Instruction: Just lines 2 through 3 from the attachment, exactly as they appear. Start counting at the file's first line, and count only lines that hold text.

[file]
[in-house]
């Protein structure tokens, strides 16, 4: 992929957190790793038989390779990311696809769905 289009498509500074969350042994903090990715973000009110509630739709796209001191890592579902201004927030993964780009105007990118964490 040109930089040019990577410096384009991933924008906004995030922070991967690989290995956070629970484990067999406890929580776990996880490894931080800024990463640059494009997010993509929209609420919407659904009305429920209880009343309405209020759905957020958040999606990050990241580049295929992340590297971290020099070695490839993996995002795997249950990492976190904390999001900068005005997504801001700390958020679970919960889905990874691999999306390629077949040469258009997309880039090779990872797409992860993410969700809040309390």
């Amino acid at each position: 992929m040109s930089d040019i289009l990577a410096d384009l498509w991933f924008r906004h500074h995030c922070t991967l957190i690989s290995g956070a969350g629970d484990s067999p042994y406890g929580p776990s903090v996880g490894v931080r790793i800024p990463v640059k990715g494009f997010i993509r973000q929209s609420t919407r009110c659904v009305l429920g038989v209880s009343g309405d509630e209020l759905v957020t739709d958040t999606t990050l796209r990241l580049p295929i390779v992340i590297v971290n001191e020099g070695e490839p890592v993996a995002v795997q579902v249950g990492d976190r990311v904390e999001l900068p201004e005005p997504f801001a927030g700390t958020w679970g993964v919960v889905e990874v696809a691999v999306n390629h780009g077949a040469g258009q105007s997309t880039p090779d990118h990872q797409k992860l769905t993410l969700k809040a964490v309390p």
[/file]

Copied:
């Protein structure tokens, strides 16, 4: 992929957190790793038989390779990311696809769905 289009498509500074969350042994903090990715973000009110509630739709796209001191890592579902201004927030993964780009105007990118964490 040109930089040019990577410096384009991933924008906004995030922070991967690989290995956070629970484990067999406890929580776990996880490894931080800024990463640059494009997010993509929209609420919407659904009305429920209880009343309405209020759905957020958040999606990050990241580049295929992340590297971290020099070695490839993996995002795997249950990492976190904390999001900068005005997504801001700390958020679970919960889905990874691999999306390629077949040469258009997309880039090779990872797409992860993410969700809040309390």
């Amino acid at each position: 992929m040109s930089d040019i289009l990577a410096d384009l498509w991933f924008r906004h500074h995030c922070t991967l957190i690989s290995g956070a969350g629970d484990s067999p042994y406890g929580p776990s903090v996880g490894v931080r790793i800024p990463v640059k990715g494009f997010i993509r973000q929209s609420t919407r009110c659904v009305l429920g038989v209880s009343g309405d509630e209020l759905v957020t739709d958040t999606t990050l796209r990241l580049p295929i390779v992340i590297v971290n001191e020099g070695e490839p890592v993996a995002v795997q579902v249950g990492d976190r990311v904390e999001l900068p201004e005005p997504f801001a927030g700390t958020w679970g993964v919960v889905e990874v696809a691999v999306n390629h780009g077949a040469g258009q105007s997309t880039p090779d990118h990872q797409k992860l769905t993410l969700k809040a964490v309390p």